When You Need Oxygen: Safety Tips To Know

Posted on: 17 January 2023

Needing oxygen therapy changes many things about your way of life. When you need in-home oxygen therapy on a regular basis, you need to familiarize yourself with oxygen safety considerations. Although oxygen itself is not flammable, it does increase the risk of combustion in the environment immediately surrounding it. Here are some things to consider to keep yourself and your family safe. 

Do not permit smoking in your home

When anyone in the house is on oxygen, whether it's a concentrator or tank, prohibit smoking in your home and anywhere around the oxygen supply. Since oxygen increases the risk of combustion, even a small spark like an ember from a cigarette can lead to catastrophic damage.

Use caution in the kitchen

Another important thing to think about is any flame-producing appliance in your kitchen. When you're using oxygen, steer clear of anything like the stove that could potentially cause combustion.

Choose water-based skin and healthcare products

Water-based products are less likely to have any kind of flammable ingredient in the mixture. That makes them a safer choice to use in a home with oxygen therapy. Many people overlook the importance of these products, but you should avoid things such as traditional hairsprays and such.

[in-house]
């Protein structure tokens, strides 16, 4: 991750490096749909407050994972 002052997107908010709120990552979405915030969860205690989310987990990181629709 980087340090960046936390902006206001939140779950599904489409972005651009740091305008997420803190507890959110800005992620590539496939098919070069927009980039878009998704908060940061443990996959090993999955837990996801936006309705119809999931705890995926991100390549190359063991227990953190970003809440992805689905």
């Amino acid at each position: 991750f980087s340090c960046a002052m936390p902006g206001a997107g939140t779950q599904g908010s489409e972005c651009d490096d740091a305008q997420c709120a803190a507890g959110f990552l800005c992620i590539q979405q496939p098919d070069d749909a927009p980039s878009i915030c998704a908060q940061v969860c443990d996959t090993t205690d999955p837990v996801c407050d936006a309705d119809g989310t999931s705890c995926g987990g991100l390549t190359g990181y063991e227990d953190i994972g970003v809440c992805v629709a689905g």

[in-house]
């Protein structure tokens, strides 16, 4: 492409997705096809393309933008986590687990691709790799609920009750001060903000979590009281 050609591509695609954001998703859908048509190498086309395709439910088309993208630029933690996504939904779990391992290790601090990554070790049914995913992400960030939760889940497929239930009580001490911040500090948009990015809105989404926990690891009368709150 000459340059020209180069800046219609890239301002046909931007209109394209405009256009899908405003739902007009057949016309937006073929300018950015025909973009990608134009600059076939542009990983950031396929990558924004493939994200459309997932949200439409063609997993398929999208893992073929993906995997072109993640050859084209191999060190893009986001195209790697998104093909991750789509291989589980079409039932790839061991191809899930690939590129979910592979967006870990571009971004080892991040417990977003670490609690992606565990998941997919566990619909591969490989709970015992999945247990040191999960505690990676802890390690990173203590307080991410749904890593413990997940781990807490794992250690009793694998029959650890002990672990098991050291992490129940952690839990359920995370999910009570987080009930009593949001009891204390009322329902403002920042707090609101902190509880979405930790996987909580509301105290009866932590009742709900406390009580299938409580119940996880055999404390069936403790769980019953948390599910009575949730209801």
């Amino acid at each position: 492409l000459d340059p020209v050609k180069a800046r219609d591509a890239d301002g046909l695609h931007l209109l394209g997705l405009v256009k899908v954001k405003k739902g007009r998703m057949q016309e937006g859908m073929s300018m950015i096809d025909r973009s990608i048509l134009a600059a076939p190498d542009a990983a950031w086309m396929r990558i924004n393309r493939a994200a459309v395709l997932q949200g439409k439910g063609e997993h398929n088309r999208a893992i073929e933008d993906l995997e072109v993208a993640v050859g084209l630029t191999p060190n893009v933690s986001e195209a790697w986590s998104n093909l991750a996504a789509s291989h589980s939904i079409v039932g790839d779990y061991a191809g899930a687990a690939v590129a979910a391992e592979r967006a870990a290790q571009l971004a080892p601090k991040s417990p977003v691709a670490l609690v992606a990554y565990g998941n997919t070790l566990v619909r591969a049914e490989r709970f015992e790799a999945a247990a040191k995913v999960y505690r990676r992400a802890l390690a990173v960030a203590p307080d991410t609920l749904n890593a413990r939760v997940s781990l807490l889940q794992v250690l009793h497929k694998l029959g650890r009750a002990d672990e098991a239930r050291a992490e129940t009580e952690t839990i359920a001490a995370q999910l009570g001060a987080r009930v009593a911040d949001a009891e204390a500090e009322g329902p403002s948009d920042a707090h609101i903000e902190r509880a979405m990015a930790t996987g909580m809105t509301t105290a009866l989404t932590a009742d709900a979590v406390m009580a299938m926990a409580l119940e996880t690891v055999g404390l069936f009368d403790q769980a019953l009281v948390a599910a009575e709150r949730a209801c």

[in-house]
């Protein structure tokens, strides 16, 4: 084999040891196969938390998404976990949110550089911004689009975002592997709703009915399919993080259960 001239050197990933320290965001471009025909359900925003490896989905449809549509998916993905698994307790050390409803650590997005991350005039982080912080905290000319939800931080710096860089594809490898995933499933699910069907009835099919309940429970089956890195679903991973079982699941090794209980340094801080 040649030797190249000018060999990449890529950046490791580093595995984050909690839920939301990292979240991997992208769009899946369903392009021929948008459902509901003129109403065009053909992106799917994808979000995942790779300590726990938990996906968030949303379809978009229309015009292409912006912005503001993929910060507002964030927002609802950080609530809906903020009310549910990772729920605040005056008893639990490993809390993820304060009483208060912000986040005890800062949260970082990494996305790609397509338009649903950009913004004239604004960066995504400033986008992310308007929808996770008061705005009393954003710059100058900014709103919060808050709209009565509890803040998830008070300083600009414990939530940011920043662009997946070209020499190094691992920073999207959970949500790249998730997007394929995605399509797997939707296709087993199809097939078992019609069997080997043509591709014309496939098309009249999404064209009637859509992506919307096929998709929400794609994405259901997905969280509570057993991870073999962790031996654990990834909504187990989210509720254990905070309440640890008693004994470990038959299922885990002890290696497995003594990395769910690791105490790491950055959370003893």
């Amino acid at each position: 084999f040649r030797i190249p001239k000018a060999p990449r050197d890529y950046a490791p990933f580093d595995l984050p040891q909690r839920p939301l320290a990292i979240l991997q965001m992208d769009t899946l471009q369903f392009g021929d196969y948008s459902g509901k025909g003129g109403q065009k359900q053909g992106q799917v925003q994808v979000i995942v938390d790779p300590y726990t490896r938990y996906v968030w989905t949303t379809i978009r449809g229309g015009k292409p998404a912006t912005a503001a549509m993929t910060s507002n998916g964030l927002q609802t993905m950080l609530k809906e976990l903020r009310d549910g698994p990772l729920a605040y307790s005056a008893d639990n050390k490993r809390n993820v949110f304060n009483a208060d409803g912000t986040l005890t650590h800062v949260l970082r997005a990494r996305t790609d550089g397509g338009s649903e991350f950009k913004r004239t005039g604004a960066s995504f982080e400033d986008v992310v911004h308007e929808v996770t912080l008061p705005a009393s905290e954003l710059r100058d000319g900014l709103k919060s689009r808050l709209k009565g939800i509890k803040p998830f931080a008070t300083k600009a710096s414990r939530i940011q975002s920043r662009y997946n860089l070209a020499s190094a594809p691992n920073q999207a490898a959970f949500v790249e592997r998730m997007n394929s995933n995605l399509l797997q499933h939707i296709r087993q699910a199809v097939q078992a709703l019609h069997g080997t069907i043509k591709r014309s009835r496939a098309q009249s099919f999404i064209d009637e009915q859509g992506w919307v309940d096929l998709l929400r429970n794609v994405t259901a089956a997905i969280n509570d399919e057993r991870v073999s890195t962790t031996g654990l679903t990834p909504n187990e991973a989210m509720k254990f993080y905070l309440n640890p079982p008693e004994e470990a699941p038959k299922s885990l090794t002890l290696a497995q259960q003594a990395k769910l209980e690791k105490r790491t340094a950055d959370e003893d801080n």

Find proper storage space

When you use an oxygen tank, you'll need storage space to keep your spare tanks. In most cases, your delivery service will bring several at each delivery so that you have sufficient oxygen to carry you through to the next delivery. Look for somewhere cool and free of any heat-producing elements to store your tanks. There should be enough room for the tanks to stay upright for safety. If you don't have any adequate storage space, talk with your doctor about switching to an oxygen concentrator instead of the tanks.

Know how to turn off your supply

Whether you're using a concentrator or tanks, make sure you know how to turn off the oxygen supply properly. Have your delivery service teach you how the equipment works so that you can turn off the oxygen supply when needed for safety and preserve your oxygen when you do not need it.

Talk with your doctor about any other safety considerations that might apply to your oxygen supply needs. If you feel more comfortable with a concentrator instead of oxygen tanks, share that with your doctor. He or she will listen to your concerns and might find that a concentrator is a better solution for you. 

Reach out to your doctor or a supplier to learn more about oxygen therapy.


Welcome to Sara's Site

Hi there! My name is Sara Jerba. I'm no doctor, but I'm very familiar with them due to experience. You could say I was a sickly child. Between various allergies and a few other conditions, I got to be very good friends with my doctors and nurses. Although I hate staying overnight in the hospital, I do feel quite at home there. Now, don't feel sorry for me. Most of my conditions have eased or even abated entirely as I've grown up. And none of them were ever life-threatening--just inconvenient. It's actually been very positive in the long run; it's brought a lot of wonderful people and important knowledge into my life that I wouldn't have had otherwise.

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